• Eat just 300 calories more per day Even though your appetite is noticeably increasing, your daily calorie intake should go up just a little during the second and third trimesters. (Note: Your total gain should be 25 to 35 pounds if you're of normal weight.)
• Give in to some cravings But try to eat healthfully overall by choosing nutrient-rich foods like low-fat dairy, legumes, poultry, lean meats and fish.
• If you "run hot," eat cold foods Chilled fruit, frozen yogurt, and cold, cooked wild salmon are good choices.
• Eat dinner four hours before bed Your stomach is being squished by your growing baby, and forgoing food and drink before bedtime can help prevent heartburn (and minimize bathroom trips).
• Don't exercise flat on your back If you do, the pressure from your enlarged uterus may reduce blood flow in a large vein called the vena cava. Instead, do abdominal exercises while sitting or kneeling on all fours. Strong ab muscles can help prevent back pain.
• Watch your balance As your belly grows, your balance shifts. If you're doing step aerobics, lower the step; if you're walking, stick to flat terrain.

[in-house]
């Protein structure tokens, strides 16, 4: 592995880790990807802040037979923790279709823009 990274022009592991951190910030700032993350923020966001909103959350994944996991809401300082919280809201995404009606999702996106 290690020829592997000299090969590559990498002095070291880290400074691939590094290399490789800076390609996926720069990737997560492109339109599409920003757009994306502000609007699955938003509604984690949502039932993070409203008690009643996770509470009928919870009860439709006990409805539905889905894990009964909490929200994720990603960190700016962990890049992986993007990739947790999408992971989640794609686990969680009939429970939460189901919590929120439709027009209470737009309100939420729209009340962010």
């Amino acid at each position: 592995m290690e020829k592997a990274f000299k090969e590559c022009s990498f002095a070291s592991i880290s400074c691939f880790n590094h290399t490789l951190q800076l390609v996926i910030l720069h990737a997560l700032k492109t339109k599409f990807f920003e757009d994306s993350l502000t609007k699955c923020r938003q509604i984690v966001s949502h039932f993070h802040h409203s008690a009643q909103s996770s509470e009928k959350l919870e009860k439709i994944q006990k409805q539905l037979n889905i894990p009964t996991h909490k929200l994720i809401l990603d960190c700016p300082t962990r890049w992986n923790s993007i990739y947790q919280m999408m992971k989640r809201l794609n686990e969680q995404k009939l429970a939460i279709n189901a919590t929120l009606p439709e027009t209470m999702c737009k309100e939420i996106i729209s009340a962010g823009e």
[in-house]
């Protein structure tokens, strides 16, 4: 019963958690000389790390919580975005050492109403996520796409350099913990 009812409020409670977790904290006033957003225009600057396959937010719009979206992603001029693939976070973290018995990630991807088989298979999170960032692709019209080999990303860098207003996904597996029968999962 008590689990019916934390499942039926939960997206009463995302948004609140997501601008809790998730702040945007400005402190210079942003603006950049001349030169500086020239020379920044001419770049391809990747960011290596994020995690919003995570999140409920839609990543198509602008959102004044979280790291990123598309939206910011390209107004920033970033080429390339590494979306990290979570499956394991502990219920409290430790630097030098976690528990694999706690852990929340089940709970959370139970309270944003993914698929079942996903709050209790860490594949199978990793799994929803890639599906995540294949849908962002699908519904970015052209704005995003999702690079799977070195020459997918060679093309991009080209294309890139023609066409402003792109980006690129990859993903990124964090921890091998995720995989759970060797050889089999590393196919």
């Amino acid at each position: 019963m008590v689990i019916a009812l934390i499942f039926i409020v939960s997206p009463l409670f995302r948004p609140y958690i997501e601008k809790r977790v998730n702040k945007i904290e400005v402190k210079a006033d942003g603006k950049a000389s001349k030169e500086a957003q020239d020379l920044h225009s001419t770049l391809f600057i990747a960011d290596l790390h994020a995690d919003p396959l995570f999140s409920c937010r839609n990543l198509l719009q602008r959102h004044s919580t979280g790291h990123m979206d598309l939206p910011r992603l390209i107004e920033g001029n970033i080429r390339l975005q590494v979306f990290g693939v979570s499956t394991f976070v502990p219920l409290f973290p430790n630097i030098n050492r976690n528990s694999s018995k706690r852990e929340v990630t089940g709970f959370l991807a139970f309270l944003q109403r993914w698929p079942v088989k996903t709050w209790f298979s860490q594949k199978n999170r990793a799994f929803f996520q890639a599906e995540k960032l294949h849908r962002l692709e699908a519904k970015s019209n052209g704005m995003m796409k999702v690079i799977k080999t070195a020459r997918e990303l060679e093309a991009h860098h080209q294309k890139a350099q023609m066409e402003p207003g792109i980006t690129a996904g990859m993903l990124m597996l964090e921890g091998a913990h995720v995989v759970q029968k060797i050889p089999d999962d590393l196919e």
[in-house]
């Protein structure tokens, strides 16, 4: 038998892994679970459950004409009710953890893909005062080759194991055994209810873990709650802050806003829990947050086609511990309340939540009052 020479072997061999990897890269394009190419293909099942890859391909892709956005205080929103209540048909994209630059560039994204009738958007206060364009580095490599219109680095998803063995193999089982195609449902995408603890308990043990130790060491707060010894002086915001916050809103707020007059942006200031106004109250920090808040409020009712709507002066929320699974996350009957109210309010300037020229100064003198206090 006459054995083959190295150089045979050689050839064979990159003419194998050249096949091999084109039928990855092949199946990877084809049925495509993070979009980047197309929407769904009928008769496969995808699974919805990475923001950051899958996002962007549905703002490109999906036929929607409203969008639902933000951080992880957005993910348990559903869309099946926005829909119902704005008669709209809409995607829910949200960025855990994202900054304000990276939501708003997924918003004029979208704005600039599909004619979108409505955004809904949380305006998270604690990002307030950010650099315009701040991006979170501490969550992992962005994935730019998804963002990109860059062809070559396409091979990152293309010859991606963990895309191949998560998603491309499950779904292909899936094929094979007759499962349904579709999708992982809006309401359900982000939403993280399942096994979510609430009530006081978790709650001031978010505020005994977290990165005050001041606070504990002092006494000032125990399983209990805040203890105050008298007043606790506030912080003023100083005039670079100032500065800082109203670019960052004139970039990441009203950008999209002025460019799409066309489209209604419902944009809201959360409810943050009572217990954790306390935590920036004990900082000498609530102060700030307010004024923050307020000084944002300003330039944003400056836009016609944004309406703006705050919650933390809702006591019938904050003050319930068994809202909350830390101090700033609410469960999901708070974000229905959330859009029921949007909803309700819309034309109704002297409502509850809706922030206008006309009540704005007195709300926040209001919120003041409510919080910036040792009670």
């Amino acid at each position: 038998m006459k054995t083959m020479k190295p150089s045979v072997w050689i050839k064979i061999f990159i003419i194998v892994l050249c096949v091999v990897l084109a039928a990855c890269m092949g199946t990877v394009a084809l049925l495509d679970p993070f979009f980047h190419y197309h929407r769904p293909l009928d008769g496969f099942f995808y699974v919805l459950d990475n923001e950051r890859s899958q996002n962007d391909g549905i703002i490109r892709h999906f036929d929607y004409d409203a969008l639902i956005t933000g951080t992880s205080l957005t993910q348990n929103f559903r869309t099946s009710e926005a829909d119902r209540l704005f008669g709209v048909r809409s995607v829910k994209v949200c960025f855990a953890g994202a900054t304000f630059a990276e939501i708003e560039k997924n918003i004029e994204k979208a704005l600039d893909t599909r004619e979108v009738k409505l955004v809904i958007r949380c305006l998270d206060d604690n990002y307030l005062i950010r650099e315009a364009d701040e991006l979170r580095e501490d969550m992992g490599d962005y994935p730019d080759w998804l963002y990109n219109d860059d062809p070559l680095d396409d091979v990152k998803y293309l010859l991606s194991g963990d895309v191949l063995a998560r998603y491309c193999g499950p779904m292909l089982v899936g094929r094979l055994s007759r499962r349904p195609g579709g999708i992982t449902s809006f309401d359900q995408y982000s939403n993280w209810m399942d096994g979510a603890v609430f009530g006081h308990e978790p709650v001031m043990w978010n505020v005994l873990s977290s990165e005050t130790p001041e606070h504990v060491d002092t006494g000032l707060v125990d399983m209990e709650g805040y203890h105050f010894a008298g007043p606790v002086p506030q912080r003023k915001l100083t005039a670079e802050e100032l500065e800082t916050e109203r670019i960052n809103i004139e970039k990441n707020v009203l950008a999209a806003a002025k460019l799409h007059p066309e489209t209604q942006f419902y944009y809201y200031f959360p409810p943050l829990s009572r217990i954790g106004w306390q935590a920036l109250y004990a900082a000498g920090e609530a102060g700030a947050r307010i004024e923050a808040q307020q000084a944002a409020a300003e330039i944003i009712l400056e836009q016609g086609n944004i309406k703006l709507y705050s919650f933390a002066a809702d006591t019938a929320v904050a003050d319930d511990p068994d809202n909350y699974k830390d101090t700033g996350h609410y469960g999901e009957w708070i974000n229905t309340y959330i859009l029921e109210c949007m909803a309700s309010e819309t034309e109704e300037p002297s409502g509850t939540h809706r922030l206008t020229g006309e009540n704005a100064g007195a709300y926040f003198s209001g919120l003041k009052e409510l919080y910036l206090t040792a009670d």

• Swim It feels great when you're really big and offers relief for swollen legs and an aching back. (The hard part is getting into a bathing suit!)
• Relieve leg cramps Flex your foot toward your face and do ankle circles first in one direction, then the other, to stretch your calf muscles.
• Listen to Your Body Fatigue becomes such a normal part of pregnancy that it's easy to ignore, but don't: your body may be telling you to rest.
What To Do Now
• Stay safe Keep wearing your seatbelt, and watch your step. If you do fall, your baby probably will be fine, as she is protected by the amniotic fluid.
• Check out local hospitals and make appointments to tour maternity wards.
• Begin planning your baby's nursery Determine what you'll need to buy (and what to register for).
• Sign up for childbirth classes You should enroll by month seven.
• Calm your fears about labor Seek out other pregnant women to talk with about your anxieties.
• Research cord blood banking Public or private? Go to fitpregnancy.com/cordblood for a primer.